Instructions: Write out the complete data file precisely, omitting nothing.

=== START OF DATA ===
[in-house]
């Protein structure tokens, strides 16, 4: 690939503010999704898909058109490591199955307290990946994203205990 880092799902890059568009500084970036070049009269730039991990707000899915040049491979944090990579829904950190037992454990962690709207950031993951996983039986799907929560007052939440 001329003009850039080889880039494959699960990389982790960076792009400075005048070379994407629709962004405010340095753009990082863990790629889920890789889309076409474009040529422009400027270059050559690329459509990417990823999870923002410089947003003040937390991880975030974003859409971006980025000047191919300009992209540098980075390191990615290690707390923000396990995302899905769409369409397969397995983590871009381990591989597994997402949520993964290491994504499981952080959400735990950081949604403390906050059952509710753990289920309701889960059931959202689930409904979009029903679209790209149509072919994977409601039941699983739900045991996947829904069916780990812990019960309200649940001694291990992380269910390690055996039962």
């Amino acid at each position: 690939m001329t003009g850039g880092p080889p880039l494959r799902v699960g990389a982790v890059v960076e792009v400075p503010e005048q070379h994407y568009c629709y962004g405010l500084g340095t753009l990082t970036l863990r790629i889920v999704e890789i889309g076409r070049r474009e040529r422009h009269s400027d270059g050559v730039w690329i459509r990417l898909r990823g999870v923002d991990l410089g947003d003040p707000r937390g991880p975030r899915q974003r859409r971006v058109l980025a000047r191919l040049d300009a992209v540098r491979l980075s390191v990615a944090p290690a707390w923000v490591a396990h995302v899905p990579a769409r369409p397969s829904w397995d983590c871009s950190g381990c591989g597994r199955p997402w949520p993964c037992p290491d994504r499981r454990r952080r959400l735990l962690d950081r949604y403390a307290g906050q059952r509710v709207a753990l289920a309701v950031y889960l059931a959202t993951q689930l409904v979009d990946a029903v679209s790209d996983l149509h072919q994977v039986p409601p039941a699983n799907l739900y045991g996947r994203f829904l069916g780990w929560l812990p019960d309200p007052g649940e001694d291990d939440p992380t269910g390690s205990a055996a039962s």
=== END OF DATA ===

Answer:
[in-house]
């Protein structure tokens, strides 16, 4: 690939503010999704898909058109490591199955307290990946994203205990 880092799902890059568009500084970036070049009269730039991990707000899915040049491979944090990579829904950190037992454990962690709207950031993951996983039986799907929560007052939440 001329003009850039080889880039494959699960990389982790960076792009400075005048070379994407629709962004405010340095753009990082863990790629889920890789889309076409474009040529422009400027270059050559690329459509990417990823999870923002410089947003003040937390991880975030974003859409971006980025000047191919300009992209540098980075390191990615290690707390923000396990995302899905769409369409397969397995983590871009381990591989597994997402949520993964290491994504499981952080959400735990950081949604403390906050059952509710753990289920309701889960059931959202689930409904979009029903679209790209149509072919994977409601039941699983739900045991996947829904069916780990812990019960309200649940001694291990992380269910390690055996039962």
């Amino acid at each position: 690939m001329t003009g850039g880092p080889p880039l494959r799902v699960g990389a982790v890059v960076e792009v400075p503010e005048q070379h994407y568009c629709y962004g405010l500084g340095t753009l990082t970036l863990r790629i889920v999704e890789i889309g076409r070049r474009e040529r422009h009269s400027d270059g050559v730039w690329i459509r990417l898909r990823g999870v923002d991990l410089g947003d003040p707000r937390g991880p975030r899915q974003r859409r971006v058109l980025a000047r191919l040049d300009a992209v540098r491979l980075s390191v990615a944090p290690a707390w923000v490591a396990h995302v899905p990579a769409r369409p397969s829904w397995d983590c871009s950190g381990c591989g597994r199955p997402w949520p993964c037992p290491d994504r499981r454990r952080r959400l735990l962690d950081r949604y403390a307290g906050q059952r509710v709207a753990l289920a309701v950031y889960l059931a959202t993951q689930l409904v979009d990946a029903v679209s790209d996983l149509h072919q994977v039986p409601p039941a699983n799907l739900y045991g996947r994203f829904l069916g780990w929560l812990p019960d309200p007052g649940e001694d291990d939440p992380t269910g390690s205990a055996a039962s």